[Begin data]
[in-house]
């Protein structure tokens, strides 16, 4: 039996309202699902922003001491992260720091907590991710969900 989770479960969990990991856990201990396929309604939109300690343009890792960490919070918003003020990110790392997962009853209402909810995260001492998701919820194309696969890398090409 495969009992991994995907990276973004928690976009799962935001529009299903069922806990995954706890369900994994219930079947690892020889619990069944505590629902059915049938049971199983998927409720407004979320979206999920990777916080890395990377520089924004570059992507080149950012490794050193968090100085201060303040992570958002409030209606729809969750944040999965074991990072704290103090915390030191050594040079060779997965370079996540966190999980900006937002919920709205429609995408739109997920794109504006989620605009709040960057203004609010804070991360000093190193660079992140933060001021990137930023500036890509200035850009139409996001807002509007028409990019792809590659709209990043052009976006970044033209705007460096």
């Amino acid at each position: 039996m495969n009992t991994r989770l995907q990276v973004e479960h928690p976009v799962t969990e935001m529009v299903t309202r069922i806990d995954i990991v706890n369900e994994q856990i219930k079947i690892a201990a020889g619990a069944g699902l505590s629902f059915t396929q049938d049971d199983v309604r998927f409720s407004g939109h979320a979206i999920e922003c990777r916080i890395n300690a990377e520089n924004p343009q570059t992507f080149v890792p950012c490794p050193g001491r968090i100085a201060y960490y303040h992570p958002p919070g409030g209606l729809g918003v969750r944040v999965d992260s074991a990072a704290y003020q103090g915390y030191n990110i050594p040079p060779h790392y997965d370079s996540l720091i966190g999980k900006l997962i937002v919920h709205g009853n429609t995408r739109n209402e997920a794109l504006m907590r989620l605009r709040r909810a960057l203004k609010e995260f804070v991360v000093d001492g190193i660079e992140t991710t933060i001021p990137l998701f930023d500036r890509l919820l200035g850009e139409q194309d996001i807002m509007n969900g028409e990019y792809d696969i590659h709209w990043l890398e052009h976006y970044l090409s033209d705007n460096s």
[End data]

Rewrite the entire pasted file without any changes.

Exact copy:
[in-house]
């Protein structure tokens, strides 16, 4: 039996309202699902922003001491992260720091907590991710969900 989770479960969990990991856990201990396929309604939109300690343009890792960490919070918003003020990110790392997962009853209402909810995260001492998701919820194309696969890398090409 495969009992991994995907990276973004928690976009799962935001529009299903069922806990995954706890369900994994219930079947690892020889619990069944505590629902059915049938049971199983998927409720407004979320979206999920990777916080890395990377520089924004570059992507080149950012490794050193968090100085201060303040992570958002409030209606729809969750944040999965074991990072704290103090915390030191050594040079060779997965370079996540966190999980900006937002919920709205429609995408739109997920794109504006989620605009709040960057203004609010804070991360000093190193660079992140933060001021990137930023500036890509200035850009139409996001807002509007028409990019792809590659709209990043052009976006970044033209705007460096």
């Amino acid at each position: 039996m495969n009992t991994r989770l995907q990276v973004e479960h928690p976009v799962t969990e935001m529009v299903t309202r069922i806990d995954i990991v706890n369900e994994q856990i219930k079947i690892a201990a020889g619990a069944g699902l505590s629902f059915t396929q049938d049971d199983v309604r998927f409720s407004g939109h979320a979206i999920e922003c990777r916080i890395n300690a990377e520089n924004p343009q570059t992507f080149v890792p950012c490794p050193g001491r968090i100085a201060y960490y303040h992570p958002p919070g409030g209606l729809g918003v969750r944040v999965d992260s074991a990072a704290y003020q103090g915390y030191n990110i050594p040079p060779h790392y997965d370079s996540l720091i966190g999980k900006l997962i937002v919920h709205g009853n429609t995408r739109n209402e997920a794109l504006m907590r989620l605009r709040r909810a960057l203004k609010e995260f804070v991360v000093d001492g190193i660079e992140t991710t933060i001021p990137l998701f930023d500036r890509l919820l200035g850009e139409q194309d996001i807002m509007n969900g028409e990019y792809d696969i590659h709209w990043l890398e052009h976006y970044l090409s033209d705007n460096s």